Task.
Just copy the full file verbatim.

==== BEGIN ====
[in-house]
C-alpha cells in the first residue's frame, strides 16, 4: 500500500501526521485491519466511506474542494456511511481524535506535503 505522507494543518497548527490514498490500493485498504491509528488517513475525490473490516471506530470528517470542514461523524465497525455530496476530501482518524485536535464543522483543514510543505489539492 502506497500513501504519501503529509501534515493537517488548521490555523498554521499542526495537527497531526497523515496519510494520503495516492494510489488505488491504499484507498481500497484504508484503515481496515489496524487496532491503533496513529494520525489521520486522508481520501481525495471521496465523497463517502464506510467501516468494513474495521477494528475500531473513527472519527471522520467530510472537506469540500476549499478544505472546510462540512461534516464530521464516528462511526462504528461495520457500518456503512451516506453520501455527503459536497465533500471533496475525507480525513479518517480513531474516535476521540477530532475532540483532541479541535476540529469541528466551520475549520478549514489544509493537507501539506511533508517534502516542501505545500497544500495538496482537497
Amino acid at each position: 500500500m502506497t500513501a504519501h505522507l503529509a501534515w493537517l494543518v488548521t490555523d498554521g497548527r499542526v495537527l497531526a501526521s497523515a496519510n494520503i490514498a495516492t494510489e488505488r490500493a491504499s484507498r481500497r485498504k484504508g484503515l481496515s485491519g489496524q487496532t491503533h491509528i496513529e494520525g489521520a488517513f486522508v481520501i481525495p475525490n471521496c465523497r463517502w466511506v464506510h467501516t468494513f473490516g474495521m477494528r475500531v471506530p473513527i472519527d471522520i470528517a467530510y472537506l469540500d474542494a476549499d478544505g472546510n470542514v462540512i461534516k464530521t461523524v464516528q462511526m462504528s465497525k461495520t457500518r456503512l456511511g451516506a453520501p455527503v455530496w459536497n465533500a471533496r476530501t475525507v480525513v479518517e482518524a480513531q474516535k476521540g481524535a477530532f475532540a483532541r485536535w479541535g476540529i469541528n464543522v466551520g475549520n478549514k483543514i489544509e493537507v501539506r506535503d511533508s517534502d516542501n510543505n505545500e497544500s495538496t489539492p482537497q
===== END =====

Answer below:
[in-house]
C-alpha cells in the first residue's frame, strides 16, 4: 500500500501526521485491519466511506474542494456511511481524535506535503 505522507494543518497548527490514498490500493485498504491509528488517513475525490473490516471506530470528517470542514461523524465497525455530496476530501482518524485536535464543522483543514510543505489539492 502506497500513501504519501503529509501534515493537517488548521490555523498554521499542526495537527497531526497523515496519510494520503495516492494510489488505488491504499484507498481500497484504508484503515481496515489496524487496532491503533496513529494520525489521520486522508481520501481525495471521496465523497463517502464506510467501516468494513474495521477494528475500531473513527472519527471522520467530510472537506469540500476549499478544505472546510462540512461534516464530521464516528462511526462504528461495520457500518456503512451516506453520501455527503459536497465533500471533496475525507480525513479518517480513531474516535476521540477530532475532540483532541479541535476540529469541528466551520475549520478549514489544509493537507501539506511533508517534502516542501505545500497544500495538496482537497
Amino acid at each position: 500500500m502506497t500513501a504519501h505522507l503529509a501534515w493537517l494543518v488548521t490555523d498554521g497548527r499542526v495537527l497531526a501526521s497523515a496519510n494520503i490514498a495516492t494510489e488505488r490500493a491504499s484507498r481500497r485498504k484504508g484503515l481496515s485491519g489496524q487496532t491503533h491509528i496513529e494520525g489521520a488517513f486522508v481520501i481525495p475525490n471521496c465523497r463517502w466511506v464506510h467501516t468494513f473490516g474495521m477494528r475500531v471506530p473513527i472519527d471522520i470528517a467530510y472537506l469540500d474542494a476549499d478544505g472546510n470542514v462540512i461534516k464530521t461523524v464516528q462511526m462504528s465497525k461495520t457500518r456503512l456511511g451516506a453520501p455527503v455530496w459536497n465533500a471533496r476530501t475525507v480525513v479518517e482518524a480513531q474516535k476521540g481524535a477530532f475532540a483532541r485536535w479541535g476540529i469541528n464543522v466551520g475549520n478549514k483543514i489544509e493537507v501539506r506535503d511533508s517534502d516542501n510543505n505545500e497544500s495538496t489539492p482537497q